For so long, the world’s major vehicle manufacturers have been referred to as global automakers—and with good reason: global models assembled in factories around an ever-shrinking world were targeted at increasingly aligned customer bases. Building vehicles on global platforms, in standardised factories, supported by global Tier 1 suppliers with lean and often lengthy supply chains, the world’s automakers seemed to pursue globalisation and sales volume at almost any cost.
Being a global automaker and maintaining such operations has, however, become increasingly costly. The challenges facing the automotive industry are well known—the need to meet ever-more stringent emissions regulations; the need to show leadership in emerging CASE technologies; and the struggle to sustain market share and profitability in traditional markets and market segments—all in the face of declining sales as vehicles last longer and consumers question the need to even own a car. Maintaining a presence in highly competitive and often price sensitive markets at almost any cost is no longer an option.
Consider the Renault-Nissan-Mitsubishi Alliance (RNMA); until just a few short years ago, RNMA had its sights set on becoming the largest global automaker. The massive reversal of fortunes for the French and Japanese automakers—all of which date from pre-COVID times—left the Alliance with very different priorities, primarily the need to restructure for near-term survival, and longer-term growth. With new management in place, the RNMA board will be hoping that a revitalised Alliance can bury corporate and cultural acrimony and misunderstandings and move on.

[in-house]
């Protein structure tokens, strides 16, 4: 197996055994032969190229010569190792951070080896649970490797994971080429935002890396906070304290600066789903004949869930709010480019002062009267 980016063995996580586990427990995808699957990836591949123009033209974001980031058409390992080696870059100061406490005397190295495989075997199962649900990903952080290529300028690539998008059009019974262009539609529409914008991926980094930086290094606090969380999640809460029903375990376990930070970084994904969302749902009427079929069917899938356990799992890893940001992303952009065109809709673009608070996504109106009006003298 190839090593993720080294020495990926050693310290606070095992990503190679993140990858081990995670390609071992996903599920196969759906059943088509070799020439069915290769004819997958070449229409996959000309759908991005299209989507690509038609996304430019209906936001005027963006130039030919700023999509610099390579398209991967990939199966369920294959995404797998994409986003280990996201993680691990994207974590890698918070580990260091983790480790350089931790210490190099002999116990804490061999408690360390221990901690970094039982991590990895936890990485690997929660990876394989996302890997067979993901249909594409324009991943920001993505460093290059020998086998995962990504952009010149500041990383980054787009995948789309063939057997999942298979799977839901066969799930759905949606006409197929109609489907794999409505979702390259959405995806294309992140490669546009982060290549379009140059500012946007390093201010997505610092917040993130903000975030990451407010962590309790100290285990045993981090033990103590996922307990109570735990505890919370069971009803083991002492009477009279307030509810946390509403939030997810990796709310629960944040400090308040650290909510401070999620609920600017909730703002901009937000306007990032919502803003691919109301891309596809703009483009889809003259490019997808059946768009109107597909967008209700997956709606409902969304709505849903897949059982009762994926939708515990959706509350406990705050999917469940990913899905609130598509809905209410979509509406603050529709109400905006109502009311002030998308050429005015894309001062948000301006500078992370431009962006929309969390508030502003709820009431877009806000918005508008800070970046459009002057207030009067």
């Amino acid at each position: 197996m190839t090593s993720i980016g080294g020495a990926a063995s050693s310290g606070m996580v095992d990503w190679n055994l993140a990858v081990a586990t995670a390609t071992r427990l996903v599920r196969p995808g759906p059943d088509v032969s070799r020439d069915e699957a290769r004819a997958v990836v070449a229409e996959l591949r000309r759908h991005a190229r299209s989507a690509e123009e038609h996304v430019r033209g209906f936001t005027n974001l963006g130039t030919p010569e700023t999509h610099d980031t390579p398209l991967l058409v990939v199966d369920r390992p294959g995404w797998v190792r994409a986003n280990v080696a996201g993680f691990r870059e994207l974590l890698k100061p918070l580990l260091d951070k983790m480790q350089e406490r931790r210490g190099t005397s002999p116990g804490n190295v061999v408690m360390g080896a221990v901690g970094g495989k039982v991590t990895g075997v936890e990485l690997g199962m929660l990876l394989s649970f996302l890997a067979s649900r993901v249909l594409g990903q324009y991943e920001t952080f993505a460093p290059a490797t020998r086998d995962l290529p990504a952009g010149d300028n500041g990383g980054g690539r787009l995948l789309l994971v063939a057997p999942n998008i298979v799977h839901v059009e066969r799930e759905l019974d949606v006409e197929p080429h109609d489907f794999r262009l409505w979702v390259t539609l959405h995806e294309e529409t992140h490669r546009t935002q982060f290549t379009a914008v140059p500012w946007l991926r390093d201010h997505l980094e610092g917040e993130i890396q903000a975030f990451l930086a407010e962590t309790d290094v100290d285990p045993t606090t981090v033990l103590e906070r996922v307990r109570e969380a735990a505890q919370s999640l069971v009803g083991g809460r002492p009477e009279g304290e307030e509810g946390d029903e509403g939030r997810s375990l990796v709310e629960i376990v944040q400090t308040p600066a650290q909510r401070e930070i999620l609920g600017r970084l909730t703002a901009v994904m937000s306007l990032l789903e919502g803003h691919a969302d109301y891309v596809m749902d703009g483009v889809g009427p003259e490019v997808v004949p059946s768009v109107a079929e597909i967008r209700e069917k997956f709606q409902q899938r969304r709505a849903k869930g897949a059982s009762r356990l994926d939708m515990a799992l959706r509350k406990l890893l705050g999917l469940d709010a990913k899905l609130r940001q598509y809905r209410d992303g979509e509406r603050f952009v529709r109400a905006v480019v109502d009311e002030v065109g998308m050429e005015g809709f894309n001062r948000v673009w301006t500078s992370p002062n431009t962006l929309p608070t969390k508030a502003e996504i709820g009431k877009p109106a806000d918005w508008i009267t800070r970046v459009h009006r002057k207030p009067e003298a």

The message here is clear: the key to survival lies not in a merger of global automakers but in a closer alliance of integrated regional specialists
Gone is the Ghosn philosophy of merging Renault and Nissan, the separate automakers instead deepening their cooperation. With a focus on efficiency rather than volume, regional responsibilities have been allocated; Nissan will represent the Alliance in Japan, China and North America, Renault in Europe, Russia, South America and North Africa, and Mitsubishi in Southeast Asia and Oceania. The message here is clear: the key to survival lies not in a merger of global automakers but in a closer alliance of integrated regional specialists.
The trend is underlined by the deepening alliance between Ford and Volkswagen Group on a range of projects including electric vehicles (EVs), autonomous vehicles (AVs), light commercial vehicles (LCVs) and pick-ups. No talk of M&A activity between Wolfsburg and Dearborn in the search for scale and efficiency—the press release clearly states that this “does not include cross-ownership between the companies, which will remain competitors in the marketplace”—yet the alliance could result in up to 8 million medium-duty pick-ups and LCVs alone.
“Driven by the lure of ever-greater scale economies, many firms put up with substantial losses while waiting for their expansion plans to come right. Much of the automotive industry has now entered an era of new realism in which long-term losses or weak performance are no longer tolerated,” explains Jonathan Storey, author of the latest edition of Automotive World’s annual report on automaker activity, ‘The world’s car manufacturers – 2020 edition’.
Much of the automotive industry has now entered an era of new realism in which long-term losses or weak performance are no longer tolerated